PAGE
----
United or not, Bafana Bafana failed to im­press while in Mali

The Star Early Edition - - SPORT - MAT­SHE­LANE MAM­ABOLO

IF ev­ery­thing that hap­pened on the pe­riph­ery of the 2002 African Cup of Na­tions was pure bliss for us scribes, as men­tioned in yes­ter­day’s col­umn, mat­ters were not much fun for Bafana Bafana.

For one, their steady de­cline at the tour­na­ment con­tin­ued as they were knocked out in the quar­ter­fi­nals by the hosts. South Africa were de­feated 2-0 by a Mali side led by Sey­dou Keita who had de­ferred from pre­vi­ously play­ing for France to rep­re­sent­ing his coun­try of birth.

At that match, played in far­away Kayes, col­league Carl Peters had a lap­top nicked – it wasn’t his, he had loaned it from col­league Stu­art Hess – as he walked down to the pitch for post-match in­ter­views.

Other than Bafana’s early exit, there was also that whole racial di­vide story within the side that they laugh­ingly tried to brush off.

When City Press ran a story that the squad was di­vided along colour lines, the pow­ers-that-be at Safa and the tech­ni­cal team staged a ridicu­lous show of unity at the start of the Mon­day train­ing ses­sion that only served to con­firm all was not well.

Upon the me­dia’s ar­rival at the train­ing ground, Bafana went into a hud­dle and per­formed a “we are united” drill that was so con­trived it made them look silly.

Granted, such is the his­tory of our coun­try that it is al­most al­ways the case that peo­ple al­most al­ways grav­i­tate to their “own” in sit­u­a­tions in which there are a lot of peo­ple or groups.

And thus it was not sur­pris­ing that the play­ers mixed along colour lines.

The story caused such a storm back home that those of us in Mali were in­un­dated with calls from ra­dio sta­tions want­ing our com­ments.

I par­tic­u­larly found it laugh­able that Ra­dio 702, which had been us­ing my col­league Jonty Mark as its cor­re­spon­dent, sud­denly found the need to talk to me in­stead.

And I couldn’t help but pick up that it wanted a black re­porter in­stead of a white one to rub­bish the racism claims. I po­litely de­clined to com­ment. Af­ter all, while I knew that the boys in the squad were united, what could not be hid­den was the fact that coach Car­los Quieroz tended to over­look the likes of Thabo Mn­gomeni de­spite the likes of Quin­ton For­tune not per­form­ing well in the ear­lier matches.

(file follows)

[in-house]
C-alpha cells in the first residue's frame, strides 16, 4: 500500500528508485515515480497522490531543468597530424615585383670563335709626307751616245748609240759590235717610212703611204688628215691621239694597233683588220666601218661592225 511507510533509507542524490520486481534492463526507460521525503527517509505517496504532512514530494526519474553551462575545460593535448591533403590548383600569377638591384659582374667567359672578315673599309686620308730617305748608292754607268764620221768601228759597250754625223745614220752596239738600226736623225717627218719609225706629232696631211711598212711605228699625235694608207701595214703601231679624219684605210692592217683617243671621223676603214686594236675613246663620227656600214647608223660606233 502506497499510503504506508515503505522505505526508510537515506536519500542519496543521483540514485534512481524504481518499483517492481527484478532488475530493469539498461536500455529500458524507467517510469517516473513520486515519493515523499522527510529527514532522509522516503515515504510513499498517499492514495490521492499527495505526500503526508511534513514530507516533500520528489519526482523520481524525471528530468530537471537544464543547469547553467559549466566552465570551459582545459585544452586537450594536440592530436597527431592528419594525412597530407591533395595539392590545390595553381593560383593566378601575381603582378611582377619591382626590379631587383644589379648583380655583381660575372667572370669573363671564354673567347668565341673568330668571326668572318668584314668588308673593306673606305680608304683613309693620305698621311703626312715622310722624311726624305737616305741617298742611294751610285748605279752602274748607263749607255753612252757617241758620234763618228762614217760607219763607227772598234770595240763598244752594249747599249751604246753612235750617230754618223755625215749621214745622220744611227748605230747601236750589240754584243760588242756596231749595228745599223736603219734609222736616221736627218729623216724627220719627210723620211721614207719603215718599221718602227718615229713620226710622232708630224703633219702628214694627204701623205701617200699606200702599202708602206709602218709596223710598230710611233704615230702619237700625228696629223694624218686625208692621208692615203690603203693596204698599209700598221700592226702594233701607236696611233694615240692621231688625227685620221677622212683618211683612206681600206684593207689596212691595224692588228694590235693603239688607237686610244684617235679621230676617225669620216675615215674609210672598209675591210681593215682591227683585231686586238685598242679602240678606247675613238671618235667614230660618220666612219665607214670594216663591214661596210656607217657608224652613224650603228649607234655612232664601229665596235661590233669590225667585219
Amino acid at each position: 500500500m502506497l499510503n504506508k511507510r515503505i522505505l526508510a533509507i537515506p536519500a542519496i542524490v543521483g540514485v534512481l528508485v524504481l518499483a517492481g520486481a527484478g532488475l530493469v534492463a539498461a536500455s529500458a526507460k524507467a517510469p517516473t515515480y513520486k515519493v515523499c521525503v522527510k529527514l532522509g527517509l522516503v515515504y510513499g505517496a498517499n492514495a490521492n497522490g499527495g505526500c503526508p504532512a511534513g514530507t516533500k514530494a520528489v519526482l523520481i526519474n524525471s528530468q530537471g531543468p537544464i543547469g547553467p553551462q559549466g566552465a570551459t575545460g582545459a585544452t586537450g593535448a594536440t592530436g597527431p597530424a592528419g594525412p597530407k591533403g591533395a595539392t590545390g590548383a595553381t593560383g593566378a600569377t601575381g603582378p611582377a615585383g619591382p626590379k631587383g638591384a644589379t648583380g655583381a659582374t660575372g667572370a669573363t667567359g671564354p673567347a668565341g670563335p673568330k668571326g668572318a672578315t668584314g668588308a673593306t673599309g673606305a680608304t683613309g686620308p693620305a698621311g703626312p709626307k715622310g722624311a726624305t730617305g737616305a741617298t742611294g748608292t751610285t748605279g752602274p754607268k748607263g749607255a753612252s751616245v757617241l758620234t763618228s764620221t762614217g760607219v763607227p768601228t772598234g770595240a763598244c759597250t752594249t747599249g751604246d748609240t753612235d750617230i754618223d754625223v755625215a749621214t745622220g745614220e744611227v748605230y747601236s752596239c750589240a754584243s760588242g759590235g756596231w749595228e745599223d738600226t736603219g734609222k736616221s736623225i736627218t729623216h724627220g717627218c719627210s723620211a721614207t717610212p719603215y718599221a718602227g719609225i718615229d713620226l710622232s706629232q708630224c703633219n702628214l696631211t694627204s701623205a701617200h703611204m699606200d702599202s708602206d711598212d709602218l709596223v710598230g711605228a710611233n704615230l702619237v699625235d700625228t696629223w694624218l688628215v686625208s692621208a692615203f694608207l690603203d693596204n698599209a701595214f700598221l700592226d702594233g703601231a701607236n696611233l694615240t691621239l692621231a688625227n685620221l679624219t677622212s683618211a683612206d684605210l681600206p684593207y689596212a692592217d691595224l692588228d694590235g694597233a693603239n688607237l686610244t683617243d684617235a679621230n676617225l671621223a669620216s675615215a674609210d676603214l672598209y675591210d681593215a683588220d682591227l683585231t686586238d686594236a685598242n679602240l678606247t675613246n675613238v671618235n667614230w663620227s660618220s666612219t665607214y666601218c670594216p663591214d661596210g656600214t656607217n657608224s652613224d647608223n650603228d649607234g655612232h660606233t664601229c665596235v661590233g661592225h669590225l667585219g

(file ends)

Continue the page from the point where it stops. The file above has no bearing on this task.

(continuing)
Bafana drew goal­less with both Burk­ina Faso and Ghana (on my birth­day – and con­firmed just why they should never play on Jan­uary 24 as they never win) in their open­ing matches and needed vic­tory in their fi­nal group match against Morocco.

And so Quieroz dropped For­tune for Mn­gomeni who had hith­erto come on as a re­place­ment, and the re­sult was a re­sound­ing 3-1 vic­tory over the At­las Lions.

Mn­gomeni scored one of the goals, with Sibusiso Zuma and Siy­banonga Nomvethe scor­ing the oth­ers.

But no sooner had Bafana got us ex­cited than they sent us pack­ing for home as they meekly ca­pit­u­lated to the hosts.

BBK (Bareng Batho Kort­jaas) and I, fil­ing for the week­end pa­pers, were quick to rush to then Safa pres­i­dent Molefi Oliphant’s ho­tel to find out what Queiroz’s fu­ture was fol­low­ing the de­feat, and Oli made it clear the Por­tuguese’s fu­ture as Bafana coach hung in the bal­ance.

If Afcon 2002 was bad, Quieroz can at least claim to have got Bafana into the knock­out stages, un­like the late Styles Phumo, whose 2004 team ex­ited the tour­na­ment at the group stages.

I didn’t go to that tour­na­ment, but col­leagues who were in Tu­nisia tell the story of the ridicu­lous train­ing drills that had Phumo get­ting the play­ers to play a game called “Cats and Rab­bits”.

No won­der we fared as dis­mally as we did. Bafana got ham­mered 4-0 by Nige­ria af­ter a win over Benin and then drew with Morocco to fin­ish third in their group to take an early flight home.

Surely the de­cline couldn’t get worse.

Or could it?

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